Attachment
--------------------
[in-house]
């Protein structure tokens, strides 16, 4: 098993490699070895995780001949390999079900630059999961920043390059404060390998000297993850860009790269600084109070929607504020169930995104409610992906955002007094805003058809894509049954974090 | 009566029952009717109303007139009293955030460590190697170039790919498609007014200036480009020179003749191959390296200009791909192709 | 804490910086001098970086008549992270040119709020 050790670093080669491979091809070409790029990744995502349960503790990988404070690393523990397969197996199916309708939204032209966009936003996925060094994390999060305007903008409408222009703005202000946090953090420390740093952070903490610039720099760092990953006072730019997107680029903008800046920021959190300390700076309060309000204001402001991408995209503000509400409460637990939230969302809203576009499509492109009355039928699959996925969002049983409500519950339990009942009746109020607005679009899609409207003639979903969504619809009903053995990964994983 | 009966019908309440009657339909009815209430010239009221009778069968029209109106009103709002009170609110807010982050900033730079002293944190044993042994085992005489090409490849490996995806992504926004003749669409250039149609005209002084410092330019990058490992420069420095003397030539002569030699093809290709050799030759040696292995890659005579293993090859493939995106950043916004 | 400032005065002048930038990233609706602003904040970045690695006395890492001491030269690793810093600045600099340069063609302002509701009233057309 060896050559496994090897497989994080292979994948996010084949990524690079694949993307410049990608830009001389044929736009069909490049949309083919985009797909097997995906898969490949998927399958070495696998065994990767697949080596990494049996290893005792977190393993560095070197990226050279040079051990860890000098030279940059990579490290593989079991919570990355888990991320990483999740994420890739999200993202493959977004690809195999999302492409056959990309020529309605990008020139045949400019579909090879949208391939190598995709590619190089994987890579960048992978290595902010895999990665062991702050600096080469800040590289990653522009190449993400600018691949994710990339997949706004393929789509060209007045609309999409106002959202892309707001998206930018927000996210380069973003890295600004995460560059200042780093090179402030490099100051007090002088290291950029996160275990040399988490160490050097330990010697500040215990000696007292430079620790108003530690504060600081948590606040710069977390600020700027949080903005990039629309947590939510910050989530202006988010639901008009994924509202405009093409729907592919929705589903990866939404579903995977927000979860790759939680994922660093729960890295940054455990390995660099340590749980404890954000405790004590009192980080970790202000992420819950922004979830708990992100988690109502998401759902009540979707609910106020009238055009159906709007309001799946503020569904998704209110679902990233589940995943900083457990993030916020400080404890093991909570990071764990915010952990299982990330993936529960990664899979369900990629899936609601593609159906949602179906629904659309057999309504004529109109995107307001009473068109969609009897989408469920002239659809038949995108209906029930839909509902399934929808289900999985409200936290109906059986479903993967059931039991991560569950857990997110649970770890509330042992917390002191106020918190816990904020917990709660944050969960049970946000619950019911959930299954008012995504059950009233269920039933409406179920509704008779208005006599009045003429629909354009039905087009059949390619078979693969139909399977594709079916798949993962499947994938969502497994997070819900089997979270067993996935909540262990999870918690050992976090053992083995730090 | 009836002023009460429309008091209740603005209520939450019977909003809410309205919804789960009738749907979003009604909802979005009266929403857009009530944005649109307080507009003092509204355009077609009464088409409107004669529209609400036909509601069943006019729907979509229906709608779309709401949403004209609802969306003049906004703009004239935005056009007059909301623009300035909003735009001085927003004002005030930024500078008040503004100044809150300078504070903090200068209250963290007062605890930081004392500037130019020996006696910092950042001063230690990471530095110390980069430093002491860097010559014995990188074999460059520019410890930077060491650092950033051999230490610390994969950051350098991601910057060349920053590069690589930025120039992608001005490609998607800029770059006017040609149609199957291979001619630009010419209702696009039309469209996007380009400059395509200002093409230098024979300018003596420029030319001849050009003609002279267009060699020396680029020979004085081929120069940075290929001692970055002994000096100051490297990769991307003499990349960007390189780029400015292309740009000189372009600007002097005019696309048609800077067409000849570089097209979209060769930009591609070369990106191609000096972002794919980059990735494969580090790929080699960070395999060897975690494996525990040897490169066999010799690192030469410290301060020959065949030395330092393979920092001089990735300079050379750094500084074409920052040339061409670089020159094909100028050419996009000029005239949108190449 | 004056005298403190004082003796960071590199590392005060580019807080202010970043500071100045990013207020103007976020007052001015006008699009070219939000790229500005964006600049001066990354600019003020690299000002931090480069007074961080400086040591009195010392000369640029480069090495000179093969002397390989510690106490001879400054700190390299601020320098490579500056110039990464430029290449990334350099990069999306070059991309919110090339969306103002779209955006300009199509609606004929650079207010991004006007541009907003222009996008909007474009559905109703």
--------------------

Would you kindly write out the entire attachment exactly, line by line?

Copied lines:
[in-house]
């Protein structure tokens, strides 16, 4: 098993490699070895995780001949390999079900630059999961920043390059404060390998000297993850860009790269600084109070929607504020169930995104409610992906955002007094805003058809894509049954974090 | 009566029952009717109303007139009293955030460590190697170039790919498609007014200036480009020179003749191959390296200009791909192709 | 804490910086001098970086008549992270040119709020 050790670093080669491979091809070409790029990744995502349960503790990988404070690393523990397969197996199916309708939204032209966009936003996925060094994390999060305007903008409408222009703005202000946090953090420390740093952070903490610039720099760092990953006072730019997107680029903008800046920021959190300390700076309060309000204001402001991408995209503000509400409460637990939230969302809203576009499509492109009355039928699959996925969002049983409500519950339990009942009746109020607005679009899609409207003639979903969504619809009903053995990964994983 | 009966019908309440009657339909009815209430010239009221009778069968029209109106009103709002009170609110807010982050900033730079002293944190044993042994085992005489090409490849490996995806992504926004003749669409250039149609005209002084410092330019990058490992420069420095003397030539002569030699093809290709050799030759040696292995890659005579293993090859493939995106950043916004 | 400032005065002048930038990233609706602003904040970045690695006395890492001491030269690793810093600045600099340069063609302002509701009233057309 060896050559496994090897497989994080292979994948996010084949990524690079694949993307410049990608830009001389044929736009069909490049949309083919985009797909097997995906898969490949998927399958070495696998065994990767697949080596990494049996290893005792977190393993560095070197990226050279040079051990860890000098030279940059990579490290593989079991919570990355888990991320990483999740994420890739999200993202493959977004690809195999999302492409056959990309020529309605990008020139045949400019579909090879949208391939190598995709590619190089994987890579960048992978290595902010895999990665062991702050600096080469800040590289990653522009190449993400600018691949994710990339997949706004393929789509060209007045609309999409106002959202892309707001998206930018927000996210380069973003890295600004995460560059200042780093090179402030490099100051007090002088290291950029996160275990040399988490160490050097330990010697500040215990000696007292430079620790108003530690504060600081948590606040710069977390600020700027949080903005990039629309947590939510910050989530202006988010639901008009994924509202405009093409729907592919929705589903990866939404579903995977927000979860790759939680994922660093729960890295940054455990390995660099340590749980404890954000405790004590009192980080970790202000992420819950922004979830708990992100988690109502998401759902009540979707609910106020009238055009159906709007309001799946503020569904998704209110679902990233589940995943900083457990993030916020400080404890093991909570990071764990915010952990299982990330993936529960990664899979369900990629899936609601593609159906949602179906629904659309057999309504004529109109995107307001009473068109969609009897989408469920002239659809038949995108209906029930839909509902399934929808289900999985409200936290109906059986479903993967059931039991991560569950857990997110649970770890509330042992917390002191106020918190816990904020917990709660944050969960049970946000619950019911959930299954008012995504059950009233269920039933409406179920509704008779208005006599009045003429629909354009039905087009059949390619078979693969139909399977594709079916798949993962499947994938969502497994997070819900089997979270067993996935909540262990999870918690050992976090053992083995730090 | 009836002023009460429309008091209740603005209520939450019977909003809410309205919804789960009738749907979003009604909802979005009266929403857009009530944005649109307080507009003092509204355009077609009464088409409107004669529209609400036909509601069943006019729907979509229906709608779309709401949403004209609802969306003049906004703009004239935005056009007059909301623009300035909003735009001085927003004002005030930024500078008040503004100044809150300078504070903090200068209250963290007062605890930081004392500037130019020996006696910092950042001063230690990471530095110390980069430093002491860097010559014995990188074999460059520019410890930077060491650092950033051999230490610390994969950051350098991601910057060349920053590069690589930025120039992608001005490609998607800029770059006017040609149609199957291979001619630009010419209702696009039309469209996007380009400059395509200002093409230098024979300018003596420029030319001849050009003609002279267009060699020396680029020979004085081929120069940075290929001692970055002994000096100051490297990769991307003499990349960007390189780029400015292309740009000189372009600007002097005019696309048609800077067409000849570089097209979209060769930009591609070369990106191609000096972002794919980059990735494969580090790929080699960070395999060897975690494996525990040897490169066999010799690192030469410290301060020959065949030395330092393979920092001089990735300079050379750094500084074409920052040339061409670089020159094909100028050419996009000029005239949108190449 | 004056005298403190004082003796960071590199590392005060580019807080202010970043500071100045990013207020103007976020007052001015006008699009070219939000790229500005964006600049001066990354600019003020690299000002931090480069007074961080400086040591009195010392000369640029480069090495000179093969002397390989510690106490001879400054700190390299601020320098490579500056110039990464430029290449990334350099990069999306070059991309919110090339969306103002779209955006300009199509609606004929650079207010991004006007541009907003222009996008909007474009559905109703």